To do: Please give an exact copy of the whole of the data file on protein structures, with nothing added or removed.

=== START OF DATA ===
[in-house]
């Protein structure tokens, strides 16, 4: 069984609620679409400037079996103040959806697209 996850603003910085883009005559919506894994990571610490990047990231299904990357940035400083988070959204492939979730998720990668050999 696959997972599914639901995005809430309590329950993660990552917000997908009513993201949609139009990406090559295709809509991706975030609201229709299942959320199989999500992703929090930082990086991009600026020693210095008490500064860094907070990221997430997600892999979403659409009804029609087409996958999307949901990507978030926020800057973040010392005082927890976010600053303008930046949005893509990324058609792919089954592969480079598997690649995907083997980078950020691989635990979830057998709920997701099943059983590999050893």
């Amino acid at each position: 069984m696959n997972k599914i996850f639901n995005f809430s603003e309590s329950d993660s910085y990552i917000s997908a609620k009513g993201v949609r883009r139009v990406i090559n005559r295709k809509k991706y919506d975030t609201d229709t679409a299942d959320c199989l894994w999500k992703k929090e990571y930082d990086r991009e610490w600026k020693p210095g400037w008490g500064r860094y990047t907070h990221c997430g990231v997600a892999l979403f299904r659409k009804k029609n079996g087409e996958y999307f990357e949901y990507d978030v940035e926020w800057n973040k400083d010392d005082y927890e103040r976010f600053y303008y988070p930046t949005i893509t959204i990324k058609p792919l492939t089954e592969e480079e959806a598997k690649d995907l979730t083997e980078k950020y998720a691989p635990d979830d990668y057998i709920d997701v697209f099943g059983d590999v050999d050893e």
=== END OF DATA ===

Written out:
[in-house]
């Protein structure tokens, strides 16, 4: 069984609620679409400037079996103040959806697209 996850603003910085883009005559919506894994990571610490990047990231299904990357940035400083988070959204492939979730998720990668050999 696959997972599914639901995005809430309590329950993660990552917000997908009513993201949609139009990406090559295709809509991706975030609201229709299942959320199989999500992703929090930082990086991009600026020693210095008490500064860094907070990221997430997600892999979403659409009804029609087409996958999307949901990507978030926020800057973040010392005082927890976010600053303008930046949005893509990324058609792919089954592969480079598997690649995907083997980078950020691989635990979830057998709920997701099943059983590999050893």
């Amino acid at each position: 069984m696959n997972k599914i996850f639901n995005f809430s603003e309590s329950d993660s910085y990552i917000s997908a609620k009513g993201v949609r883009r139009v990406i090559n005559r295709k809509k991706y919506d975030t609201d229709t679409a299942d959320c199989l894994w999500k992703k929090e990571y930082d990086r991009e610490w600026k020693p210095g400037w008490g500064r860094y990047t907070h990221c997430g990231v997600a892999l979403f299904r659409k009804k029609n079996g087409e996958y999307f990357e949901y990507d978030v940035e926020w800057n973040k400083d010392d005082y927890e103040r976010f600053y303008y988070p930046t949005i893509t959204i990324k058609p792919l492939t089954e592969e480079e959806a598997k690649d995907l979730t083997e980078k950020y998720a691989p635990d979830d990668y057998i709920d997701v697209f099943g059983d590999v050999d050893e």